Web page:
As a legal document,
the ketubah dates from at least the time of the Babylonian exile,
about 2000 years ago. It outlines the financial obligations of the
groom toward the bride and protects the bride in the case of a divorce.
All Jewish marriages require that a ketubah - one
that uses a text that is recognized by either the Conservative or
- be witnessed, or signed, by two people. Depending on your rabbi,
it may or may not be OK to sign just the custom designed ketubah
(even if it does use a traditional text). Most rabbis will have
a preprinted ketubah which they will prefer your witnesses sign.
That's OK, you can have both ketubot signed.
So, if the rabbi
is going to give you one for free, why have a one designed for you?
One reason has ancient roots. Like all Jewish ritual objects, a
hand-crafted ketubah fulfills an old tradition, called hiddur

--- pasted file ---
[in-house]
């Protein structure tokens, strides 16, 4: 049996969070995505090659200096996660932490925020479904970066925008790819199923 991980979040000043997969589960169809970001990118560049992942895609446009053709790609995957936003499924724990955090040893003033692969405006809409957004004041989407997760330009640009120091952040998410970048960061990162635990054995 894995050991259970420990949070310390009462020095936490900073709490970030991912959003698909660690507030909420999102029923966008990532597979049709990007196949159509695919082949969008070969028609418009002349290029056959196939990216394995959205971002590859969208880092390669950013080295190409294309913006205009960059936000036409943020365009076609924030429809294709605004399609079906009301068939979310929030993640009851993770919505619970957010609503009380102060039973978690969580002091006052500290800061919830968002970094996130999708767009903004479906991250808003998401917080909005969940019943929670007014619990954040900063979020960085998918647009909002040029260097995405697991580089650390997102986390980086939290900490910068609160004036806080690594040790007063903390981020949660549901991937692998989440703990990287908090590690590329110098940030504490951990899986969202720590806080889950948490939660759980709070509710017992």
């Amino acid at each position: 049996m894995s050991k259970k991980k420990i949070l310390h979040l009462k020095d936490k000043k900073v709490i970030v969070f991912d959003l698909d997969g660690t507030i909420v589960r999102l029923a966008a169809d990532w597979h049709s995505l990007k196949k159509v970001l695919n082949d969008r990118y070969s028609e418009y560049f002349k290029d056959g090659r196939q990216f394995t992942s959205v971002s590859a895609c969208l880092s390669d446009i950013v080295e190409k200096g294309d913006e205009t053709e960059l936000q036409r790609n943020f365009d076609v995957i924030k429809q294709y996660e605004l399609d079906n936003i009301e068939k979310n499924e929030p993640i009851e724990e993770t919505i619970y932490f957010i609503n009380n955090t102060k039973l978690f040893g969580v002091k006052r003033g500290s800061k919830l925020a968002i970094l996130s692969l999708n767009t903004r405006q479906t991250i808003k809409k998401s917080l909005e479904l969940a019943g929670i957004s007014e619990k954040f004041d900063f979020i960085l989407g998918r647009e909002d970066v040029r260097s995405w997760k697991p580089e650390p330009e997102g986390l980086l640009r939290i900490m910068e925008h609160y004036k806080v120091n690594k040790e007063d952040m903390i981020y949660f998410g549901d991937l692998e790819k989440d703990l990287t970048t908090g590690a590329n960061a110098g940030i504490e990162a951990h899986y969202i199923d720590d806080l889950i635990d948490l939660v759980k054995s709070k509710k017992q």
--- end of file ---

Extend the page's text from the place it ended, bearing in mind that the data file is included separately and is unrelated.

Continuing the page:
using the best, most beautiful objects to intensify, or glorify
the fulfillment of the mitzvah (commandment).
can take advantage of this tradition to make your ketubah more meaningful
Over the years the
ketubah has come to be much more than a legal document. It's a symbol
love for, and commitment to each other. As such, it's fitting that
it reflect something of your taste. Two ways of doing this you can
do this two ways:
Since the ketubah is a legal and not a religious document, its
design isn't affected by religious restrictions: it can be written
by anyone, with anything, on anything, in any style. more...
If you want to stay with a traditional text, most rabbis will
allow you to include an additional text in another language.